Degree Name

Master of Philosophy


School of Medicine


A systematically planned and distributed training program is required for elite athletes to have positive adaptations to training workloads, with minimal risk of injury. Workload-injury investigations in team sports typically quantify workload in absolute terms, for example the workload performed in a week versus injury. However, workload-performance investigations have examined absolute workload performed in one week (referred to as acute workload) relative to four-week chronic workload (i.e. four-week average acute workload). The logic behind this comparison of workloads is the provision of a workload index, which provides an indication of whether the athlete’s recent acute workload is greater, less than or equal to the workload that the athlete has been prepared for during the preceding chronic period. This method is referred to as the acute:chronic workload ratio. The purpose of this thesis was to investigate whether acute workload and chronic workload could be mapped and modelled to predict injury in elite rugby league players.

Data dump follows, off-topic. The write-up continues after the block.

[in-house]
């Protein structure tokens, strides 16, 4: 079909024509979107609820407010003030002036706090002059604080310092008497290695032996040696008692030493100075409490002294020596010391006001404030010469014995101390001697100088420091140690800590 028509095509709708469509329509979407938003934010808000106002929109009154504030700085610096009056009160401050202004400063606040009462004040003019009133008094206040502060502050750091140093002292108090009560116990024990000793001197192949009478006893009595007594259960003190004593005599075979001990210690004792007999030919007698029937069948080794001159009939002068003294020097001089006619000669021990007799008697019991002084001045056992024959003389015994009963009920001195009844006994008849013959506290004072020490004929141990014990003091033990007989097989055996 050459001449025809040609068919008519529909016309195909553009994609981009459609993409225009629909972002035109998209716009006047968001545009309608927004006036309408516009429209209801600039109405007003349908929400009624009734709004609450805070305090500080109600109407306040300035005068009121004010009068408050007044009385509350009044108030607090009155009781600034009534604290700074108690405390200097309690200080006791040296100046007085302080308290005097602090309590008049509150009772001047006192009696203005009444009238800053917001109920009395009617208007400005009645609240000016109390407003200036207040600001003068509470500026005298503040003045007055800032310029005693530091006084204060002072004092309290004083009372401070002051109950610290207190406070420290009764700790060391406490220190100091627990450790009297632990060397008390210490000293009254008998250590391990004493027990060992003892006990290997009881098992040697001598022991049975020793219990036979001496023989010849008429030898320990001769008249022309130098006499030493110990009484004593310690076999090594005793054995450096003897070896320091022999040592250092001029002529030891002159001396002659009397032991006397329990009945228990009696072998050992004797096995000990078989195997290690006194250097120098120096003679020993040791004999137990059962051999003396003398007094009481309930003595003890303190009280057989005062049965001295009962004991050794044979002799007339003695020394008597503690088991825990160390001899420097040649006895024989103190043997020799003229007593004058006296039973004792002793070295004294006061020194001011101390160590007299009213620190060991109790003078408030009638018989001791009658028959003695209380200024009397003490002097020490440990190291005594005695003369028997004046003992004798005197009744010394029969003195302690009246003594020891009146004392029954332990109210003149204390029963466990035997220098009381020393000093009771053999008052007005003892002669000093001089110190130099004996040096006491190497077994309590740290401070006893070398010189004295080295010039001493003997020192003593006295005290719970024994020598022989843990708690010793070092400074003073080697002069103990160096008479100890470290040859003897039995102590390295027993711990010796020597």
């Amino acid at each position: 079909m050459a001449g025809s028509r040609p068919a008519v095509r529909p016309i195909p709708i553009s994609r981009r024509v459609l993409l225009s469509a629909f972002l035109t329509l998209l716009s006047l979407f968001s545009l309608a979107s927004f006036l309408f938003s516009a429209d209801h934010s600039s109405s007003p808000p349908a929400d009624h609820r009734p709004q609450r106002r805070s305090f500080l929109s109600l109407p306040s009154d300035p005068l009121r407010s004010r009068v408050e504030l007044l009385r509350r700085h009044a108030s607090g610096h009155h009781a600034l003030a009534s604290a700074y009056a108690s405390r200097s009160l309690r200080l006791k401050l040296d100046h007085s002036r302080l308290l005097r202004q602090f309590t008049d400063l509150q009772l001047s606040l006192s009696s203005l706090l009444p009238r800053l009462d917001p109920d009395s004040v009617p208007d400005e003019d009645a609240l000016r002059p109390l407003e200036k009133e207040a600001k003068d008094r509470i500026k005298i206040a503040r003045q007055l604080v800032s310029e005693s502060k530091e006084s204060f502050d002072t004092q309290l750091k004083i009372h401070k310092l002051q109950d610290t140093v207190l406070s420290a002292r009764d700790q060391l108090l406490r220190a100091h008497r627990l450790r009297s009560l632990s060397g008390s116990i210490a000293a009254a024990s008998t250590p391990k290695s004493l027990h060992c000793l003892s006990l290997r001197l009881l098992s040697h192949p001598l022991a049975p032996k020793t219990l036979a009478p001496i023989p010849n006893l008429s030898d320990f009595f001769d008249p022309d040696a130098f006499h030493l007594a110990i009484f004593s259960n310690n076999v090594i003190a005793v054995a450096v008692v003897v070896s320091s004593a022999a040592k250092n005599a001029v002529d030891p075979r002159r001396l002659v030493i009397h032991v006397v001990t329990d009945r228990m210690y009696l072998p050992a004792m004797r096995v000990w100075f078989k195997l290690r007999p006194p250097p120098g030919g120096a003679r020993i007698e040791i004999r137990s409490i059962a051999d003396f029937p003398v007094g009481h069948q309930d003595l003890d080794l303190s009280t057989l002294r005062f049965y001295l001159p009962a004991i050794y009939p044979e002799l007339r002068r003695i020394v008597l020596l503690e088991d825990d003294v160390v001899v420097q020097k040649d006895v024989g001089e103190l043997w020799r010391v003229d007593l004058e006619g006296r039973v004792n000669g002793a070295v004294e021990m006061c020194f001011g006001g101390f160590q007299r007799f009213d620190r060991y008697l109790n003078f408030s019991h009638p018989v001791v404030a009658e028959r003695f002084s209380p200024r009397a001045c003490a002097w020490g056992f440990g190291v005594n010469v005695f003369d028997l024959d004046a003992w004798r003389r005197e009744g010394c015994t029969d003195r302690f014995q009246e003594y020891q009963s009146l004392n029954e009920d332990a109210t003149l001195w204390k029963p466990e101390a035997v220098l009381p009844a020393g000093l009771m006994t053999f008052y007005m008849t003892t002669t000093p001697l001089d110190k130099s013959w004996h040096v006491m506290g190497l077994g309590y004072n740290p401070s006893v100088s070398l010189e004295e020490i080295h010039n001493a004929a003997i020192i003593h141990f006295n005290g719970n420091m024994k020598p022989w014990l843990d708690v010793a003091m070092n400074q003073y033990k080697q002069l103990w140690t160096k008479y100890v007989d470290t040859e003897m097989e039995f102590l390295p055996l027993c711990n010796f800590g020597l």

Unless otherwise indicated, the views expressed in this thesis are those of the author and do not necessarily represent the views of the University of Wollongong.